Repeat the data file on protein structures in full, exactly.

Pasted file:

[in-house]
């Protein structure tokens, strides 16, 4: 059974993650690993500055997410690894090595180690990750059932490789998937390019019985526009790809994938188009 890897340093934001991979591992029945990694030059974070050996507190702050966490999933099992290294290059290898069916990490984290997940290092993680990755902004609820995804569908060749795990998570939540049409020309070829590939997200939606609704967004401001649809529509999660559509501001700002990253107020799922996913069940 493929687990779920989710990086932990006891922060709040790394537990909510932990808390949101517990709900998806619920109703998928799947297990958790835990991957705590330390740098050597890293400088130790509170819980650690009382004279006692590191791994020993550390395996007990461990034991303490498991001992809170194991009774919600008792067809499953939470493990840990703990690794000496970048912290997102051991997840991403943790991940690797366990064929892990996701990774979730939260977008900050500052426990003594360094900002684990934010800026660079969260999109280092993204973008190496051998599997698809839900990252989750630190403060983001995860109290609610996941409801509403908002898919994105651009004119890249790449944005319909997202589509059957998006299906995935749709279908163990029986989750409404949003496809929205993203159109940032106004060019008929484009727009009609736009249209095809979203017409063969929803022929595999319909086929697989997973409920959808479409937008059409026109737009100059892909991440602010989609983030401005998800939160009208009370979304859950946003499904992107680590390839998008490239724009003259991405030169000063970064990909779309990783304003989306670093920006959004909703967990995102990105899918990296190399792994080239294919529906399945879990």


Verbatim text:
[in-house]
């Protein structure tokens, strides 16, 4: 059974993650690993500055997410690894090595180690990750059932490789998937390019019985526009790809994938188009 890897340093934001991979591992029945990694030059974070050996507190702050966490999933099992290294290059290898069916990490984290997940290092993680990755902004609820995804569908060749795990998570939540049409020309070829590939997200939606609704967004401001649809529509999660559509501001700002990253107020799922996913069940 493929687990779920989710990086932990006891922060709040790394537990909510932990808390949101517990709900998806619920109703998928799947297990958790835990991957705590330390740098050597890293400088130790509170819980650690009382004279006692590191791994020993550390395996007990461990034991303490498991001992809170194991009774919600008792067809499953939470493990840990703990690794000496970048912290997102051991997840991403943790991940690797366990064929892990996701990774979730939260977008900050500052426990003594360094900002684990934010800026660079969260999109280092993204973008190496051998599997698809839900990252989750630190403060983001995860109290609610996941409801509403908002898919994105651009004119890249790449944005319909997202589509059957998006299906995935749709279908163990029986989750409404949003496809929205993203159109940032106004060019008929484009727009009609736009249209095809979203017409063969929803022929595999319909086929697989997973409920959808479409937008059409026109737009100059892909991440602010989609983030401005998800939160009208009370979304859950946003499904992107680590390839998008490239724009003259991405030169000063970064990909779309990783304003989306670093920006959004909703967990995102990105899918990296190399792994080239294919529906399945879990």